A CDFA will assist you in all of the steps outlined above and will have a thorough understanding of the laws and regulations that pertain to your state. Even if it’s a simple case, a CDFA can help you better understand your financial picture during and/or after divorce.

Protect yourself

There’s no doubt that divorce can be a painful process, but by getting your finances in order, you can help protect yourself from even greater hardship.

Shawn Leamon, MBA, CDFA, is an author, the host of the “Divorce and Your Money” podcast, and managing partner of LaGrande Global with offices in Dallas, New York and Hanover, New Hampshire.

This article also appears on Nasdaq.


Estate Planning Is for Everyone,
Not Just the Rich

Learn more about Forrest on NerdWallet’s Ask an Advisor

You may think that planning how to divvy up your wealth is for very affluent families or for elderly people thinking about how to pass on handsome legacies to their heirs. That’s certainly true, but they aren’t the only ones who benefit from such planning.

Estate planning — determining what will happen to your assets and property when you die and planning for the tax implications of passing on your wealth — is important for everyone. Each family’s situation and goals are unique, and smart estate-planning strategies can help ensure that those goals are met in the most tax-efficient, fair and sensible way.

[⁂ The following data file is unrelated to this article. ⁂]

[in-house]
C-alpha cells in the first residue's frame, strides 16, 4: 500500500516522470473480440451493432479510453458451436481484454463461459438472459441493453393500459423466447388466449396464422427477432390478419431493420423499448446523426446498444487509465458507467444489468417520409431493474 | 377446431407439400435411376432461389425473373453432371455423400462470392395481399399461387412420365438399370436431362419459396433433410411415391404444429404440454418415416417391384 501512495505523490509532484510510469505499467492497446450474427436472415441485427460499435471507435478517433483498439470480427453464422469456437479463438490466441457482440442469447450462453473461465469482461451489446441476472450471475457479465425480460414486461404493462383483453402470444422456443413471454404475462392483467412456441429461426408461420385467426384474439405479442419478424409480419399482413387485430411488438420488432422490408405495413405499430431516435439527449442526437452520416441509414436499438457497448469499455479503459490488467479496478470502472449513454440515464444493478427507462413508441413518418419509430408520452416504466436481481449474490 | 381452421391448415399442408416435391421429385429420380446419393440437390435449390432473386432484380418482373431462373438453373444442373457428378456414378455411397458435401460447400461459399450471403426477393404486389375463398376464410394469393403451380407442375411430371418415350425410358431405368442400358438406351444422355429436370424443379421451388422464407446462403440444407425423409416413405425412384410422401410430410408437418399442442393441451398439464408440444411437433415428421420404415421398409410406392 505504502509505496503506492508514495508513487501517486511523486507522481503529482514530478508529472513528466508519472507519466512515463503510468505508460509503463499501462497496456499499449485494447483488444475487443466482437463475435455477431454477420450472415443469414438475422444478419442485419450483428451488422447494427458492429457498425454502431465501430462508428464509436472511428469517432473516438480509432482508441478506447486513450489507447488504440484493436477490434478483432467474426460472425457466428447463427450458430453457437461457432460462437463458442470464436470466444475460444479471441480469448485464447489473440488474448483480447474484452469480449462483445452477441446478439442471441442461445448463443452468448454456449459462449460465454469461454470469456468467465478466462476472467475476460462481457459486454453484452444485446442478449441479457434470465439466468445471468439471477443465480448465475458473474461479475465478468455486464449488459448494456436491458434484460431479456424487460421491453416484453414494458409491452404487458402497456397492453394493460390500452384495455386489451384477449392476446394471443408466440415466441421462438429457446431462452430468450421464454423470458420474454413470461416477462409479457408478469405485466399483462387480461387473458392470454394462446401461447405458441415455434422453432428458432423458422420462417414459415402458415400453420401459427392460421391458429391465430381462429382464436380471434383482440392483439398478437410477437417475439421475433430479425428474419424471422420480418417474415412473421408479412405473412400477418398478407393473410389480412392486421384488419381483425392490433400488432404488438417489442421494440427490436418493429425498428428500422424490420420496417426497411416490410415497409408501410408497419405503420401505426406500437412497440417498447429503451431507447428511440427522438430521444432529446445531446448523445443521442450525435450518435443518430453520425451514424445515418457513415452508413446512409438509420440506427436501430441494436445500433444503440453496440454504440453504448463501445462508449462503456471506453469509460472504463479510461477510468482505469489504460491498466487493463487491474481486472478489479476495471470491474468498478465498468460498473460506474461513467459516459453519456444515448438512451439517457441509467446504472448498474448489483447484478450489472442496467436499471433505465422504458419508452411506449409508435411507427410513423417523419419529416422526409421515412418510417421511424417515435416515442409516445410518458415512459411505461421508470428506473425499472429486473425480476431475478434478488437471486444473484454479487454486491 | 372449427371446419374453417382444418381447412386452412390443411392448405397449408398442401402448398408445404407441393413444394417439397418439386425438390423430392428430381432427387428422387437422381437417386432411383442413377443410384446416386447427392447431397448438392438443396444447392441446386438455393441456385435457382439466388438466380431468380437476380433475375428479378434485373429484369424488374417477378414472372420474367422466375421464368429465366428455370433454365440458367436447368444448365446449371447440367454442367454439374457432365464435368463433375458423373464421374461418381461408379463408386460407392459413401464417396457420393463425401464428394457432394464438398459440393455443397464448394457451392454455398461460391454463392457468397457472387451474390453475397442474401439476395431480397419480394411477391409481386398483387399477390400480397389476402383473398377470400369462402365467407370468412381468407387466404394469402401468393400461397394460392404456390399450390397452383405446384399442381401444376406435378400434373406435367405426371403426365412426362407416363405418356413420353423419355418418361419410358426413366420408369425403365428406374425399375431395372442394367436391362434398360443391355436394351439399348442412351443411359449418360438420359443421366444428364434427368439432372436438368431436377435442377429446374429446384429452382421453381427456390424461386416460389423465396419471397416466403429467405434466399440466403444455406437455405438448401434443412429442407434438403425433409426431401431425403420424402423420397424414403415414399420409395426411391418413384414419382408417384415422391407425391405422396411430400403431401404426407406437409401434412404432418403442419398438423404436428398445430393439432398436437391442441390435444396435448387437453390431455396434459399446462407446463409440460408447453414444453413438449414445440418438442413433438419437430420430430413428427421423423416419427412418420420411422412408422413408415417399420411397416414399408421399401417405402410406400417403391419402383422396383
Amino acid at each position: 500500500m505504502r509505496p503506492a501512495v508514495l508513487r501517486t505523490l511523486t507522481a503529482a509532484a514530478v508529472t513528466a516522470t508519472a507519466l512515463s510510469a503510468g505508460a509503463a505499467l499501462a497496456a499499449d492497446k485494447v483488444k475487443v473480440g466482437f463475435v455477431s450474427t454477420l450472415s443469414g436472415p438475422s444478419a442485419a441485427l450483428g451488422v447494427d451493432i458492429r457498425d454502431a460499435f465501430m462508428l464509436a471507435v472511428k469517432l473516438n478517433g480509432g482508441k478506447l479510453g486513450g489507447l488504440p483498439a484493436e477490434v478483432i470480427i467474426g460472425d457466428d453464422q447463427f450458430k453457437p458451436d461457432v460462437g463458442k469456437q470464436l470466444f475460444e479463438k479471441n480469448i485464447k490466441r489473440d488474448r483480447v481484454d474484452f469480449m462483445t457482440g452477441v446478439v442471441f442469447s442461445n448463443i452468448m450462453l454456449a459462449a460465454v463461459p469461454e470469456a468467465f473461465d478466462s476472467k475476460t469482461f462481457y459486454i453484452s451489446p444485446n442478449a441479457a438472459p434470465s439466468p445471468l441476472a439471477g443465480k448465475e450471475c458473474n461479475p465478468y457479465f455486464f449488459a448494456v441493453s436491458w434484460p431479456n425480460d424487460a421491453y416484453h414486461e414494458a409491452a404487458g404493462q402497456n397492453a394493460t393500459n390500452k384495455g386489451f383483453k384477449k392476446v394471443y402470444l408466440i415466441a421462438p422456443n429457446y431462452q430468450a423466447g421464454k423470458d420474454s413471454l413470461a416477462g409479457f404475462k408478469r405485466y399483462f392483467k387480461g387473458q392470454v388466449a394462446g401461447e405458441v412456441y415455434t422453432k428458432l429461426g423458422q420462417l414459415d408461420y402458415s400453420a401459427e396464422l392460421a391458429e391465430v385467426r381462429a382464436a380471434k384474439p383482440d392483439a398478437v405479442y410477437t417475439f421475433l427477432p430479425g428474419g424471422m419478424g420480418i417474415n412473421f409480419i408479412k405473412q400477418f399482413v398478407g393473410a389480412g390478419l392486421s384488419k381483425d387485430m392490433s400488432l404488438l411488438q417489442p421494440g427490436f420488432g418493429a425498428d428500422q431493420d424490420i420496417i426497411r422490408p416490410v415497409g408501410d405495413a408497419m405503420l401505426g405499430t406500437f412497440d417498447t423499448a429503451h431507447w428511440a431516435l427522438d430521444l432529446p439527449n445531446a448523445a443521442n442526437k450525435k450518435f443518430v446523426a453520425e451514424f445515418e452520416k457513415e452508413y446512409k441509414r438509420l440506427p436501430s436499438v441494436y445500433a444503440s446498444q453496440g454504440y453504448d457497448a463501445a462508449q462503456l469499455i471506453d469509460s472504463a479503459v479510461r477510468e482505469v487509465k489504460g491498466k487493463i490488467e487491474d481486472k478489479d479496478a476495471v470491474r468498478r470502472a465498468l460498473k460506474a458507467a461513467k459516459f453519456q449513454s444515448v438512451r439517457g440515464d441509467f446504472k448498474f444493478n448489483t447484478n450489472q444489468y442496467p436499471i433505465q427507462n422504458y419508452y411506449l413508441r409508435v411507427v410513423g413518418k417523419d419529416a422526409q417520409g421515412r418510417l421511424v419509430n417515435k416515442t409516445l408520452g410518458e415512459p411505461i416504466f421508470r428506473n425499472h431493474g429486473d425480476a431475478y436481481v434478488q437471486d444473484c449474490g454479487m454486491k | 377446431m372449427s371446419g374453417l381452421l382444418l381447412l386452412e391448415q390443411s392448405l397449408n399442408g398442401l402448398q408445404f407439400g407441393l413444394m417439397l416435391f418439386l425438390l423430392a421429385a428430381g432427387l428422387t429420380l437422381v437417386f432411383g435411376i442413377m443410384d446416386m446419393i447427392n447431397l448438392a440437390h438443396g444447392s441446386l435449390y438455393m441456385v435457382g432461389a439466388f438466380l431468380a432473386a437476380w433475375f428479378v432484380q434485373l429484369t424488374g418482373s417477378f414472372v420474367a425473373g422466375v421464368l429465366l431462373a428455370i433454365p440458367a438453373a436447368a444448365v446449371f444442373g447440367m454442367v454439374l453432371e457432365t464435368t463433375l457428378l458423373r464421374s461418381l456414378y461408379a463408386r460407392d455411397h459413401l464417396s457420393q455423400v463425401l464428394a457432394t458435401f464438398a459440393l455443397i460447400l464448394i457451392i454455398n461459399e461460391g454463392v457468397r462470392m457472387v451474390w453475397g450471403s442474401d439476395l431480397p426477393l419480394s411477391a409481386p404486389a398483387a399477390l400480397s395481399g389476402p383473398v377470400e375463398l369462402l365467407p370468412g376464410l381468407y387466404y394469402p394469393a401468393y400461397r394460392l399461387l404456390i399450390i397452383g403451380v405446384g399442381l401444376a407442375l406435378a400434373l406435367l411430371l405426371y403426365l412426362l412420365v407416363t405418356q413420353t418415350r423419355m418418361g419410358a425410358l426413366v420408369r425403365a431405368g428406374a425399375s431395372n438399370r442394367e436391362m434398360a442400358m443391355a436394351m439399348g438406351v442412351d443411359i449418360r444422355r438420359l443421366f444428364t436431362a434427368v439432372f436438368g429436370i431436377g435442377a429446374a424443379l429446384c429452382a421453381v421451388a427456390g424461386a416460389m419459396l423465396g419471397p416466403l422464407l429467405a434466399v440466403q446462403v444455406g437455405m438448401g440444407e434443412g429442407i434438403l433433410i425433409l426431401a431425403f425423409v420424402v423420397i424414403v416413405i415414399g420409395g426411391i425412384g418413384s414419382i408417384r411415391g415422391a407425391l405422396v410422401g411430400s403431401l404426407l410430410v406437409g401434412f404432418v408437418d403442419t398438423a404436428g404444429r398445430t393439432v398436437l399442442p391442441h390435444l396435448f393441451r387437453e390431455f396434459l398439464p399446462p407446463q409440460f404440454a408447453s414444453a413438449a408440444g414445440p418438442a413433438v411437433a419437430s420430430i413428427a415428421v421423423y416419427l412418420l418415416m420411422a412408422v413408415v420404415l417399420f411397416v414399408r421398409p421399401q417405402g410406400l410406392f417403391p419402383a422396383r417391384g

Consider these four reasons why estate planning matters for you, even if you don’t think you have much to pass on:

1. You don’t want to leave a mess for your family. 

Effective estate planning isn’t easy and can be expensive. But bad or no estate planning is harder, more time-consuming and potentially a lot more expensive for your loved ones to handle once you are gone.

Without a plan, your heirs will have to decide who gets what. Or your estate could go to probate, where the court will make those decisions and take fees in the process. Because estate laws are complex and differ by state, you should consult with an attorney. If you don’t, your heirs may ultimately receive less of your estate.

In simple cases, a good estate plan may be inexpensive, including the cost of drafting a will, a living trust and some other basic documents that most families should have. More complex cases, involving trusts, easements and charitable donations, may cost thousands of dollars. In all cases, an estate plan is the best option for your heirs.